Cornell Cooperative Extension of Suffolk County, New York and the Long Island port of Northport, New York are the second recipients of a grant award from the Fishing for Energy initiative, a program which has provided commercial fishermen a cost-free way to recycle old and unusable fishing gear at 18 ports along the East Coast. The funds received will be used to locate derelict lobster gear in the waters off Western Long Island Sound. Once found, commercial lobstermen will remove the gear and put it in a Fishing for Energy bin located at the Harbor.
Fishing for Energy is a partnership between Covanta Energy (Covanta), the National Fish and Wildlife Foundation (NFWF), the National Oceanic and Atmospheric Administration (NOAA) Marine Debris Program, and Schnitzer Steel Industries, Inc. It was established in 2008 to reduce the financial burden imposed on commercial fishermen when disposing of old, derelict (gear that is lost in the marine environment), or unusable fishing gear and thereby reduce the amount of gear that ends up in U.S. coastal waters. The gear from this project will be collected at the port to be stripped of metals for recycling with the help of Schnitzer Steel and processed into clean, renewable energy at the Covanta Huntington Energy-from-Waste facility in East Northport, NY. The partnership recently expanded to include a grant program that directly supports derelict fishing gear removal efforts in addition to the dumpster bin placements for retired gear.
The partnership is awarding a grant of $52,785 to the Cornell Cooperative Extension Association of Suffolk County, which will help facilitate the removal of derelict fishing gear from Western Long Island Sound area waters. The port will also be the third location in New York to join the ongoing Fishing for Energy program. In New York alone, over 31 tons of commercial fishing gear has been collected and properly disposed of through the program.
Speaking on behalf of the partnership, Jeff Trandahl, Executive Director at the National Fish and Wildlife Foundation said, “Innovative partnerships like Fishing for Energy continue to find sensible solutions to marine conservation problems. This program began with great success in 2008 by providing commercial fishermen with a no-cost means to dispose of their old and derelict fishing gear. In 2010, the partnership expanded to include direct gear-removal efforts, further improving the marine environment that is so important to fishermen’s livelihoods.”
By investing in removal efforts, more lost gear can be taken out of the marine environment and put into the collection bins at the port. Abandoned or lost fishing equipment can threaten marine life in a number of ways; by damaging ecosystems as nets, pots, and heavy equipment settle upon the ocean floor or through ‘ghost fishing,’ wherein fishing gear continues to catch fish, even if abandoned or lost. Gear can also impact navigational safety, damage fishing equipment and boats that are in use, and have economic repercussions on fishing and shipping enterprises and coastal communities.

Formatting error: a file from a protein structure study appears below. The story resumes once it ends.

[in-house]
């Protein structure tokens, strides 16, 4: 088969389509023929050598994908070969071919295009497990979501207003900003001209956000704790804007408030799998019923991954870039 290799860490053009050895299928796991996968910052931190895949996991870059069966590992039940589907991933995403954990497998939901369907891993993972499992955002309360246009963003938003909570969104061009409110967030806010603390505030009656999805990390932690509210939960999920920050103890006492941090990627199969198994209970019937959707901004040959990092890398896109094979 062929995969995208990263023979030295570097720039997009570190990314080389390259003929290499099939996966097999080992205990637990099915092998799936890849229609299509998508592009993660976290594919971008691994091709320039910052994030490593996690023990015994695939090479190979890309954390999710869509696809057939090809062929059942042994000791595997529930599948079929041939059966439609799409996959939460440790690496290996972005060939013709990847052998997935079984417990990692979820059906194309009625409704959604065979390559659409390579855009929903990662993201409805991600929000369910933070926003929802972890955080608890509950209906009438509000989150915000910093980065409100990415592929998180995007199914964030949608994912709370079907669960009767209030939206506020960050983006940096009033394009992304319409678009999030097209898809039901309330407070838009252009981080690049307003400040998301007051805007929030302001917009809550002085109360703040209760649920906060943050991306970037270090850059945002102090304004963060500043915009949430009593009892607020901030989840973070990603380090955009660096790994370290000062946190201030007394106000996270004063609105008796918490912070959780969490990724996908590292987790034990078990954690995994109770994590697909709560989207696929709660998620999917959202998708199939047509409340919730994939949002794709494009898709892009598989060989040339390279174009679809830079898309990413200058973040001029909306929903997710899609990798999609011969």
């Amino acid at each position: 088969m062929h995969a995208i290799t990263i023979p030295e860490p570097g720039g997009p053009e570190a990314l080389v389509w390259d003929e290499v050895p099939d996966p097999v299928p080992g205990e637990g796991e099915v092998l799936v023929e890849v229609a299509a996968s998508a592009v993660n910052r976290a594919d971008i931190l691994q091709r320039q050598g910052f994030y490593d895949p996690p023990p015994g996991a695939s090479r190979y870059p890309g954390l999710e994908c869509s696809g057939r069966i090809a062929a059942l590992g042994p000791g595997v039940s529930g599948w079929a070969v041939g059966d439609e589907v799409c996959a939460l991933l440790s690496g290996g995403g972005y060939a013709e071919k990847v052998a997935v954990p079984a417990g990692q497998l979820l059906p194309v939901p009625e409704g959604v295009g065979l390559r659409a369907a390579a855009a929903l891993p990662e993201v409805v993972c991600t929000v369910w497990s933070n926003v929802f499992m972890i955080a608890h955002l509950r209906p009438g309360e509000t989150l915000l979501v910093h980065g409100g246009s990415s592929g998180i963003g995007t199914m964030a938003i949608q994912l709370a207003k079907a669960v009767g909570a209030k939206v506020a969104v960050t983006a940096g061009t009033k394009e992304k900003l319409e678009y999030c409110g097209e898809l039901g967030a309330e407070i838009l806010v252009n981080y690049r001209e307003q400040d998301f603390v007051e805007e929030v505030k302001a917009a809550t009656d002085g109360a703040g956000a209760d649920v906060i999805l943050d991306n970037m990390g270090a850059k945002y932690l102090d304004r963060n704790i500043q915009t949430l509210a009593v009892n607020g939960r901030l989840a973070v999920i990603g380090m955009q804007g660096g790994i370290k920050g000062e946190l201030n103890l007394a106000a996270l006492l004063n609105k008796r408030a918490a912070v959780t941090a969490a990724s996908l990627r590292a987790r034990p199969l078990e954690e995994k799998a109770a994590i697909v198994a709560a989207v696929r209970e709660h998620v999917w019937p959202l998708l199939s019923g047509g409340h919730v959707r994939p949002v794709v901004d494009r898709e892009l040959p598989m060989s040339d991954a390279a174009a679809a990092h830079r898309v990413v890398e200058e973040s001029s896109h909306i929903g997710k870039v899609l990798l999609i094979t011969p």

Mayor George Doll, of Northport, NY and a commercial fisherman, is very familiar with old and abandoned gear. “I’ve fished out of Northport for over 40 years and I have never, nor have any of the other fishermen, brought in old traps we’ve found and disposed of them. Old traps always stay in the water because of the amount of labor and cost required to dispose of them properly; and since we’ve switched from wood to vinyl coated wire gear, these traps last indefinitely in the sea. Because of the Fishing for Energy partnership’s grant to Cornell and the efforts of local fishermen, we now have the incentive and opportunity to bring in a lot of this lost gear. It’s a win-win situation,” stated Doll.
Fishing for Energy thrives due to extensive cooperation between government, private, public and local organizations. The diversity and unparalleled expertise of the partners results in a unique, community-focused program that addresses a marine environmental issue, reduces costs for small commercial fishing businesses and recycles metal and recovers energy from the remaining material.
Since launching in 2008, Fishing for Energy has reeled in more than 410 tons of old fishing gear, a portion of which has been retrieved directly from the ocean by fishermen. In 2010, Fishing for Energy was awarded the prestigious Coastal America Partnership Award, which is presented to groups that restore and protect coastal ecosystems through collaborative action and partnership. The partnership recently expanded to include the grant program that directly supports efforts to remove derelict fishing gear from U.S. coastal waters and will continue to partner with new ports to promote retired or derelict fishing gear collection through community education and outreach. For more information on the partnership visit: www.nfwf.org/fishingforenergy.